The long-awaited General Data Protection Regulation (GDRP) will put individuals in control of their personal data, writes Shane Quinn, Commercial Product Director, Friends First.
The General Data Protection Regulation (GDPR) has been the most lobbied regulation in the history of the European Parliament. It is expected to have the most significant effect on the financial sector, where millions of financial records and personal data transactions are handled daily. Data is the lifeblood of the financial services industry and the need for proper management and use of such data has never been greater.
Some companies look at the new GDPR rules as a hindrance to how you run your business, placing stricter data protection rules that could limit your ability to advance your digital offering.
However, another school of thought is stronger data protection laws is an enabler to offer an enhanced service to customers and build that all important aspect of trust with both your existing and potential customers.
The GDPR will put individuals in control of their personal data. It is one of the most groundbreaking pieces of EU legislation in the digital era. The GDPR aims to make businesses more accountable for data privacy and offers citizens extra rights and more control over their personal data.
Where personal data is not treated correctly, individuals will have increased legal rights and, in certain instances, claim compensation. Regulators across the EU will have significant powers to enforce the legislation and impose hefty fines in instances of non-compliance.
The GDPR will replace the current EU Data Protection Directive, which has been in place since 1995. It will be directly applicable in all 28 member states without the need for further national implementing legislation.
It’s fair to say that the majority of business in financial services are only becoming aware of this legislation while it is complex and wide-ranging the following are the key areas of change that organisations need to be aware of and prepare for:
- Increased territorial scope – the jurisdiction of the GDPR will be extended to apply to all companies processing the personal data of data subjects residing in the EU, regardless of the company’s location.
- Consent – explicit permission to hold any personal data in electronic systems will become mandatory. It will no longer be possible to rely on implied consent with individuals having the option to opt-out.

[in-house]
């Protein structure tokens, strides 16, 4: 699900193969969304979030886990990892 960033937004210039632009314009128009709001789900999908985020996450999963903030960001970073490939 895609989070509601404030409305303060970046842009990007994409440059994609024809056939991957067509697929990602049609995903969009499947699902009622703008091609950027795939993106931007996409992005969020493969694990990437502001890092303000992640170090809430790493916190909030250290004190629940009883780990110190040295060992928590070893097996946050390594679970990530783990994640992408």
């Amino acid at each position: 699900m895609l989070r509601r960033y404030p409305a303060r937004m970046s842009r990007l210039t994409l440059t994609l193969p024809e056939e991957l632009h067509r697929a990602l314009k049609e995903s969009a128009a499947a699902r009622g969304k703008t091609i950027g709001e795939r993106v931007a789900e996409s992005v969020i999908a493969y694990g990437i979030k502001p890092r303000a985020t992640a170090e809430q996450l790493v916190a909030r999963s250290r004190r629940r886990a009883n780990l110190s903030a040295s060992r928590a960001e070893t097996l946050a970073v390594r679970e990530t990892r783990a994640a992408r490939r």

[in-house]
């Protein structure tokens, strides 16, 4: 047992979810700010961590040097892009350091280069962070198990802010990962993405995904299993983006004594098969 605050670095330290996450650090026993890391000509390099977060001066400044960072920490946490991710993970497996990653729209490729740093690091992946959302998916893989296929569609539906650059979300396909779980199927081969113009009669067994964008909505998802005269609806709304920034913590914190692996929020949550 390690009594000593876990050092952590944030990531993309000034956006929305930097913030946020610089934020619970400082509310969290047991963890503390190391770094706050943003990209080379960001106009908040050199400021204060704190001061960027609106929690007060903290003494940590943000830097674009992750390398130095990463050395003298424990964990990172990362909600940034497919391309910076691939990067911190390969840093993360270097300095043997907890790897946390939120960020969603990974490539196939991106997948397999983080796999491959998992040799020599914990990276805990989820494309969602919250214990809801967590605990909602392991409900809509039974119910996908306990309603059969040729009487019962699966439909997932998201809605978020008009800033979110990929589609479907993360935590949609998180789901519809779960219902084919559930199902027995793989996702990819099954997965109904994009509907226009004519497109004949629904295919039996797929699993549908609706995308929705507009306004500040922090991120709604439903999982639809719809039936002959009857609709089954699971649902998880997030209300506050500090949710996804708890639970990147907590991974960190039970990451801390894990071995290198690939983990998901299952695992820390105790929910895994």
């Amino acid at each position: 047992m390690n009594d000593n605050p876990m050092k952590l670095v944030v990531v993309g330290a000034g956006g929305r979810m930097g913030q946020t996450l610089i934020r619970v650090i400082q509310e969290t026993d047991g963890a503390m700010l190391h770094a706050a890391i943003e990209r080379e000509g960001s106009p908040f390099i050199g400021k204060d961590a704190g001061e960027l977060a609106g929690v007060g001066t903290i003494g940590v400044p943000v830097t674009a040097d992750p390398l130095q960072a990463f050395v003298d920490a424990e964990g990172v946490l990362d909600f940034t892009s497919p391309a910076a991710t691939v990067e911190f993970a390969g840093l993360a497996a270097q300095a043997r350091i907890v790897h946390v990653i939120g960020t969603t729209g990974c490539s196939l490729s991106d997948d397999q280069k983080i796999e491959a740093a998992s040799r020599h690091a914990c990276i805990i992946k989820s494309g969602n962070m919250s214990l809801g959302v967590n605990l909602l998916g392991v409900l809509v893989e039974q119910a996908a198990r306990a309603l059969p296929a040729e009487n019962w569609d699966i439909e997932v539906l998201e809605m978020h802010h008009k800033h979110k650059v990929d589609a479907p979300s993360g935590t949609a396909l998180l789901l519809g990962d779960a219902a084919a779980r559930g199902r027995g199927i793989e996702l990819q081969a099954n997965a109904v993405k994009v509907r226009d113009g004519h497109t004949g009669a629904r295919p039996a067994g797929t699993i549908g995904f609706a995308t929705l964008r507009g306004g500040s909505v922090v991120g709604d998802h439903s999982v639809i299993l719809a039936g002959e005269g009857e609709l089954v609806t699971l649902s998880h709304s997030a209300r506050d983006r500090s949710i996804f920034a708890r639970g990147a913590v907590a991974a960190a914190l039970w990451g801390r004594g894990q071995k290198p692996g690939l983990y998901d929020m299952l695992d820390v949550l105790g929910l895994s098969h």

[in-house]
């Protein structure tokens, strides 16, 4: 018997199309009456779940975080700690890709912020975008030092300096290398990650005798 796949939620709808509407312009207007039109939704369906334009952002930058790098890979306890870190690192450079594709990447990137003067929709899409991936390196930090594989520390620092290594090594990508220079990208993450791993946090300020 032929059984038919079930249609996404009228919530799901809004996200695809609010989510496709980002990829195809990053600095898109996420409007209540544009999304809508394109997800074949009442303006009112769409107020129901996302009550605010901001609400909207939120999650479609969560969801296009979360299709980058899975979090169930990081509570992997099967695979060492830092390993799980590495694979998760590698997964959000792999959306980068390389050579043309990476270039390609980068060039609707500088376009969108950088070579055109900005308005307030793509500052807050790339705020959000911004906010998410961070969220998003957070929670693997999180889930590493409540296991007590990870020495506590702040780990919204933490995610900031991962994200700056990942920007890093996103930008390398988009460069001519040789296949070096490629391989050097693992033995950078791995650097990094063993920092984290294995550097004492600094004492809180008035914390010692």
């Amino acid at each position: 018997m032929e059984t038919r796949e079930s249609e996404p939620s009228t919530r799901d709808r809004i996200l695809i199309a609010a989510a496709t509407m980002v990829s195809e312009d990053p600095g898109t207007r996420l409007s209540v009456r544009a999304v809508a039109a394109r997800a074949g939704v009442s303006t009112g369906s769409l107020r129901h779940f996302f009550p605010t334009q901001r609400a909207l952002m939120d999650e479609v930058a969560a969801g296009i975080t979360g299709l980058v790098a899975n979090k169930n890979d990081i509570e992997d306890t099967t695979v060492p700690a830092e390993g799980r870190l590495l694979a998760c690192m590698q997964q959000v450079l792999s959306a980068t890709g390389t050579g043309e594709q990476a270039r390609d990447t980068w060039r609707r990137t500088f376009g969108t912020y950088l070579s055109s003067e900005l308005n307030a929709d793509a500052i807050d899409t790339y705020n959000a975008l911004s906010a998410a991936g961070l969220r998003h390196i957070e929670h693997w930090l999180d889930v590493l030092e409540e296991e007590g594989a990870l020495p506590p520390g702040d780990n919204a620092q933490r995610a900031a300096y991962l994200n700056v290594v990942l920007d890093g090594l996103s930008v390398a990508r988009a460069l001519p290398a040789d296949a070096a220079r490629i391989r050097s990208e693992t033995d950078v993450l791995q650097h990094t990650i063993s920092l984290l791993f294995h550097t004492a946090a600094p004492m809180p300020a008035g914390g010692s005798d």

- Breach notifications – the notification of a breach, where there is a risk that the rights and freedoms of individuals could become compromised, must be reported within 72 hours of the breach being identified.
- Right to access – data subjects will now have the right to obtain confirmation from you of what personal data is held concerning them, how is it being processed, where and for what purpose.
- Data portability – data subjects will now have the right to receive the personal data concerning them, which they have previously provided, in a commonly used and machine readable format.
- Right to be forgotten – data subjects will now have the right to be forgotten which entitles the data subject to have you ensure that information is deleted from every piece of IT equipment, portable device and from server backups and cloud facilities.
- Privacy by design – privacy by design calls for the inclusion of data protection from the onset of the designing of systems.
- Mandatory data protection officer (DPO) – a DPO must be appointed by all public bodies and by businesses where core activities involve regular and systematic monitoring of data subjects on a large scale or the handling of a large scale of special categories of data. There is an exemption available for certain categories of SMEs.
- Tougher penalties – companies will face fines of up to Ä20m or 4% of global turnover for non-compliance, whichever is higher.
- Appointment of data protection officers – Certain organisations will be required to appoint a DPO.
The GDPR will have a significant impact for all organisations doing business in Ireland and the EU. It is critical for organisations to begin preparing for what will be the biggest change to data protection laws in over 20 years.
Where personal data is not treated correctly, individuals will have increased legal rights and, in certain instances, claim compensation
Education and awareness of the key changes as outlined above amongst the senior management team is vital in getting the attention this legislation deserves and needs.
Thereafter, conducting a gap analysis to understand your company’s state of readiness is among the necessary first steps in preparing your organisation well in advance for this legislation.